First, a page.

At this point, Kennedy called a time-out during which he told his client a few home truths about the art of haggling. When the talks resumed, the ante went up even further and they still departed the meeting without signing the mind-blowing contract. Apocryphal or not, the story did the rounds of the Irish squad and the Kennedy legend was amplified once more.
Roy Keane once described the London-based solicitor as “the best thing to happen to my career” and David O’Leary’s relationship with him is so firm that he is godfather to one of the Aston Villa manager’s daughters. Once described as “the unknown Mr. Fixit of British football,” he was also part of John Leahy’s legal team when the Tipperary hurler was convicted of assault in a Manchester court in the mid-1990s. Kennedy, who is far removed from the caricature of the sharp-suited football agent, has been thrust into the spotlight again through his role as Keane’s representative at this most crucial juncture in the Corkman’s career. So who exactly is he?
“He’s not an agent, he’s just a very approachable solicitor,” said one client. “He doesn’t work five days a week on a player’s behalf like an agent does and he doesn’t go advertising for work. He just works for the couple of hours he’s required to on going through a contract or whatever you ask him to. But you only have to see him work once to realize how good he is at what he does and I’ll tell you this, if he was an agent, he’d be the best in England.”
It was a chance encounter with David O’Leary more than a quarter of a century ago that brought Kennedy into football. In the process of purchasing his first house, the then Arsenal center-half needed a solicitor and happened upon Kennedy. He returned to the same man when signing his next contract at Highbury, and retains his services to this day. Indeed, it was Kennedy who came up with the famous line about O’Leary being so loyal to Arsenal that he used to enter every negotiation with a pen in his hand.
Those who have sought Kennedy’s counsel remark upon the forensic approach he brings to his work, and his portfolio of football clients has expanded steadily. More than two decades after he first sat down with Manchester United to smooth Frank Stapleton’s passage from Arsenal to Old Trafford, he locked horns with the same club last week on behalf of Keane for the final time. In between, he has worked the corner of amongst others, Ray Wilkins, Frank Stapleton, Michael Thomas, Niall Quinn, Steve Staunton, Brian Kidd and David Connolly, each one paying just a flat fee for his services instead of the normal agents’ percentage.
“The thing about Michael is that he will never allow you to be pressurized into signing anything,” said Stapleton. “Sometimes, clubs will try and get you into a corner but Michael is a calming influence in negotiations, he won’t be hurried.”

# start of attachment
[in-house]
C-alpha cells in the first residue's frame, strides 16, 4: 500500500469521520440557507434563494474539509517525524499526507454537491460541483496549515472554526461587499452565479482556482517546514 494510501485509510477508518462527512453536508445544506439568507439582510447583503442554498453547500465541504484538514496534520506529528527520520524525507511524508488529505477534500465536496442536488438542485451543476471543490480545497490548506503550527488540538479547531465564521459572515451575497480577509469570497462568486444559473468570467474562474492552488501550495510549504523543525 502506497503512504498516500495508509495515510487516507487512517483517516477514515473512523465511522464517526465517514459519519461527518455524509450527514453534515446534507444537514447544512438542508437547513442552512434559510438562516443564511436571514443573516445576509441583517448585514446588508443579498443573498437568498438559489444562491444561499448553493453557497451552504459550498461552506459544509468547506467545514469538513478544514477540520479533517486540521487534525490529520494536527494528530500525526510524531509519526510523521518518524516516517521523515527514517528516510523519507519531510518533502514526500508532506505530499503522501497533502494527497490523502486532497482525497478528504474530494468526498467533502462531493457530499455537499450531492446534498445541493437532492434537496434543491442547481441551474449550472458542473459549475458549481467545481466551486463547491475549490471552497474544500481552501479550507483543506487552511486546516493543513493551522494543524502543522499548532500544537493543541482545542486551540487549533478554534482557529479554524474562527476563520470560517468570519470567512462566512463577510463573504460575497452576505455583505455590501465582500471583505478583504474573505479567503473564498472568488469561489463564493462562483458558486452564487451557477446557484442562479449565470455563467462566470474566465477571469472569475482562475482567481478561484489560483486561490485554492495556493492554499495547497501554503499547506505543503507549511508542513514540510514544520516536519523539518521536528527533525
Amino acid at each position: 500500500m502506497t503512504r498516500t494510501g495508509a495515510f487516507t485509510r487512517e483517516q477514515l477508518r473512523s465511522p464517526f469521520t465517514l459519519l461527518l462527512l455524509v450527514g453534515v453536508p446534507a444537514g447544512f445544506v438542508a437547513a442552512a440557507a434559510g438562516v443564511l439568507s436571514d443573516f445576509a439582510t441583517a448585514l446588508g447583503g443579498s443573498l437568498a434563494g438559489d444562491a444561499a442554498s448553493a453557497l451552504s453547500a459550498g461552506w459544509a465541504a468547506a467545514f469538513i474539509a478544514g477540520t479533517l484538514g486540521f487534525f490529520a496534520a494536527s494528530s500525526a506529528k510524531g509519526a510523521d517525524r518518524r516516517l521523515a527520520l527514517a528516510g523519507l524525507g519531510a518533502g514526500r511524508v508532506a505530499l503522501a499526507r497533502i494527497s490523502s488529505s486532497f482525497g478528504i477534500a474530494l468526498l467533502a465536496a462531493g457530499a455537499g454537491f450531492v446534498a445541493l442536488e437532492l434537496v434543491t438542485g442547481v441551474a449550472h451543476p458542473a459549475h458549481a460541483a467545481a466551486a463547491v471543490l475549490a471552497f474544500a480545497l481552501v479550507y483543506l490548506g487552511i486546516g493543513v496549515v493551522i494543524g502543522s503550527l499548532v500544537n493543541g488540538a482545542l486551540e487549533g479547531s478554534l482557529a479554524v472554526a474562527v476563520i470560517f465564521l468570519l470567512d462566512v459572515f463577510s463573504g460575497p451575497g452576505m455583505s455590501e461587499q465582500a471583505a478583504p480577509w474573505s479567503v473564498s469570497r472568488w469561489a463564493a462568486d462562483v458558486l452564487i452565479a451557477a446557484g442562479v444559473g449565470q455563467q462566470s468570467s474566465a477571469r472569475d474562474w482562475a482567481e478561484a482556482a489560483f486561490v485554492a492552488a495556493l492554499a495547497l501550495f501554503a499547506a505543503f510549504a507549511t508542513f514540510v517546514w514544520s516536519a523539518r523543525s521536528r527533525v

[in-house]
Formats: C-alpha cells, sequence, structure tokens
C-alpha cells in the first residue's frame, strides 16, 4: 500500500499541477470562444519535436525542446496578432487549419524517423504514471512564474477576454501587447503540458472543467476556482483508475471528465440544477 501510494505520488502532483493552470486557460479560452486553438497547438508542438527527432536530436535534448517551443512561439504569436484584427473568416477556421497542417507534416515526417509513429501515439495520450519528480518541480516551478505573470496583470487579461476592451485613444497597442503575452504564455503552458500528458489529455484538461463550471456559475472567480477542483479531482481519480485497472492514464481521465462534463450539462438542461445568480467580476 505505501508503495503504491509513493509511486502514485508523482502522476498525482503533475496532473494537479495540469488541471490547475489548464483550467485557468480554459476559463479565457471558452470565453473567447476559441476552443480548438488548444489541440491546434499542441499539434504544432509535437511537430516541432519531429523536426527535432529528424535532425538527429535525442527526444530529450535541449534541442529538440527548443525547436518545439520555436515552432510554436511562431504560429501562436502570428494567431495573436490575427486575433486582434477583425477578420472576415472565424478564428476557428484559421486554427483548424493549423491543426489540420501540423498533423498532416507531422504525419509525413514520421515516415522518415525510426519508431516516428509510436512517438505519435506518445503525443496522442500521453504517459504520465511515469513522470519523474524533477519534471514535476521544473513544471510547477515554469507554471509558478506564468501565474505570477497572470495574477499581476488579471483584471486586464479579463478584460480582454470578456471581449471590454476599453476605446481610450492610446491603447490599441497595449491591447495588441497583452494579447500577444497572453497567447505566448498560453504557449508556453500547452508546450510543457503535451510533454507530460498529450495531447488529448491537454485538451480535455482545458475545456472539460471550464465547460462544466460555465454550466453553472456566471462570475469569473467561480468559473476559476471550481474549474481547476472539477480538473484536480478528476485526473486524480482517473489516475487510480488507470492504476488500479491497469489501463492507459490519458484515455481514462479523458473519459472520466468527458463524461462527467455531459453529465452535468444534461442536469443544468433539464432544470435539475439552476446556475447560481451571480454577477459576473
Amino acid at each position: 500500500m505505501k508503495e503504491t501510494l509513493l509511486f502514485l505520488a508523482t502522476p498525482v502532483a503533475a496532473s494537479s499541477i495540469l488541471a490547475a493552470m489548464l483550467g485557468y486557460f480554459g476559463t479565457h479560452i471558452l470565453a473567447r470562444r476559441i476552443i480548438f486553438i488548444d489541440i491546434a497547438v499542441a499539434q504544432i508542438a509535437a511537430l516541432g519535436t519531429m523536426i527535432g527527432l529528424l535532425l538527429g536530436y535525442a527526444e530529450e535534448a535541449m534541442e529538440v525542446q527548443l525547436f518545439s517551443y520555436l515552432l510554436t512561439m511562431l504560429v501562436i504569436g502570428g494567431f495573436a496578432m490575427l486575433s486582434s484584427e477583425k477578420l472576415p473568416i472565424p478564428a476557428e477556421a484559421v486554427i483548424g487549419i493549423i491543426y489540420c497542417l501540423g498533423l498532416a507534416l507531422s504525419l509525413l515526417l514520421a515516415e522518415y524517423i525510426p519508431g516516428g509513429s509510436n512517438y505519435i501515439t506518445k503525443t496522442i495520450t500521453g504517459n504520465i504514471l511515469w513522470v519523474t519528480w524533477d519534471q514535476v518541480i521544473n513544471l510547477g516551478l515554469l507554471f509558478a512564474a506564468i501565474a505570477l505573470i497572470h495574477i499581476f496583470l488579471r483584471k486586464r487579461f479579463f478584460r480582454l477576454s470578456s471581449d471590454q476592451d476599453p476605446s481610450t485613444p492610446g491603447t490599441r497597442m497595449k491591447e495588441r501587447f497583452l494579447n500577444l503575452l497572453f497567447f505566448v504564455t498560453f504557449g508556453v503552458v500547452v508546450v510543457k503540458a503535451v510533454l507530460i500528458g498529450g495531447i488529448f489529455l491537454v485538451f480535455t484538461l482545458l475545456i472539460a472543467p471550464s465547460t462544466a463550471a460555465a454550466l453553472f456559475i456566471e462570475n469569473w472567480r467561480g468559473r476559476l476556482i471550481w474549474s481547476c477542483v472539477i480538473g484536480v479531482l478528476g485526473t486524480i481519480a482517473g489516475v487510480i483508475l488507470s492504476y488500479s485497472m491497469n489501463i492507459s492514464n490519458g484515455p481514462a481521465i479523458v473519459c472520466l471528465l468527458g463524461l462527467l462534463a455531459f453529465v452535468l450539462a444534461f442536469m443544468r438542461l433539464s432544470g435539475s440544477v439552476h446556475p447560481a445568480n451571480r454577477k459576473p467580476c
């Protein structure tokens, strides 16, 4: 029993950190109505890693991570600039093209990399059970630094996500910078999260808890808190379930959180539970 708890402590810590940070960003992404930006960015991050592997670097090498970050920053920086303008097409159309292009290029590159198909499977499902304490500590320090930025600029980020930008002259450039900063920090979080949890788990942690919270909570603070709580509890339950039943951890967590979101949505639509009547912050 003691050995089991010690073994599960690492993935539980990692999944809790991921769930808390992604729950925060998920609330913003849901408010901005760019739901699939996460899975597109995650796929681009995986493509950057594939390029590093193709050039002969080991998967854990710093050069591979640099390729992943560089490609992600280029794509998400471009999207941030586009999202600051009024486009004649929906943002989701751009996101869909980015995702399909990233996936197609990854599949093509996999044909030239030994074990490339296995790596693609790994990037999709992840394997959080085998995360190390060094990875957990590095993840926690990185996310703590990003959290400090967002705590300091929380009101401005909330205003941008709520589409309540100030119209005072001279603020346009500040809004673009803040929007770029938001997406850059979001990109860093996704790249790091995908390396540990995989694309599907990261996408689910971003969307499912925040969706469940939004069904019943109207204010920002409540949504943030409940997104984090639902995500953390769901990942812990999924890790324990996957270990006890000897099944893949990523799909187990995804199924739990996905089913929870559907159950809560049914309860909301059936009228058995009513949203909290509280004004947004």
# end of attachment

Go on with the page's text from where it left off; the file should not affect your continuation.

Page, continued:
With a father hailing from Inch, Co. Kerry, and a mother from Bandon, Co Cork, Kennedy grew up in North London. He and his brother John both entered the legal profession with impressive results. Having been awarded an OBE for his role in the organization of Live Aid in 1985, John Kennedy is now president of Universal Music International and chairman of the International Federation of the Phonographic Industry.
Michael Kennedy specialized in property law at Herbert Reeves, the company where he became a senior partner and it was in 1993 that O’Leary advised Keane, his then teammate in the Irish squad, to meet his solicitor. Early in the player’s development, the Londoner used to greet calls from journalists with an ironic: “What has Roy done now then?” Behind the joking, he was fiercely protective, and when Keane first appeared on Kenny Live in 1994 for instance, Kennedy accompanied him to the TV studio. From that point on, he took a similar level of interest in every aspect of Keane’s career and most notoriously was a key player in the drama known simply as Saipan.
A season ticket-holder at Highbury, he wears Marks and Spencer’s suits rather than designer labels, doesn’t drive flash cars and works incredibly long hours at his office. The dowdy image belies his status within the sport, something recognized earlier this year when he was appointed to the board of directors of Formation Group, an enormous sports marketing company. In this capacity, he was also part of a working group that recently met with the Premier League chairman Dave Richards to begin the process of properly regulating agents within the game.
Kennedy is especially highly regarded by clubs because, unlike so many agents, he never tries to engineer mid-contract moves for his clients, and his reputation as a tough negotiator is borne out by his storied achievement in securing a Bosman deal with Feyenoord that made a largely unproven David Connolly the best-paid player in Holland. While at Leeds United, David O’Leary encouraged a number of his blue chip prospects like Harry Kewell, Alan Smith and Stephen McPhail to seek Kennedy’s guidance.
It was through his work for Keane however that he became arguably the most influential lawyer in football and according to reports, he even tried to broker an 11th hour peace between the Manchester United manager and his captain last week. When the olive branch was turned down, the solicitor moved into a new phase of his handling of the most successful of all his clients, seriously considering offers from other clubs. Wherever Keane ends up, the man in the Marks and Spencer’s suit will have a role to play in his decision.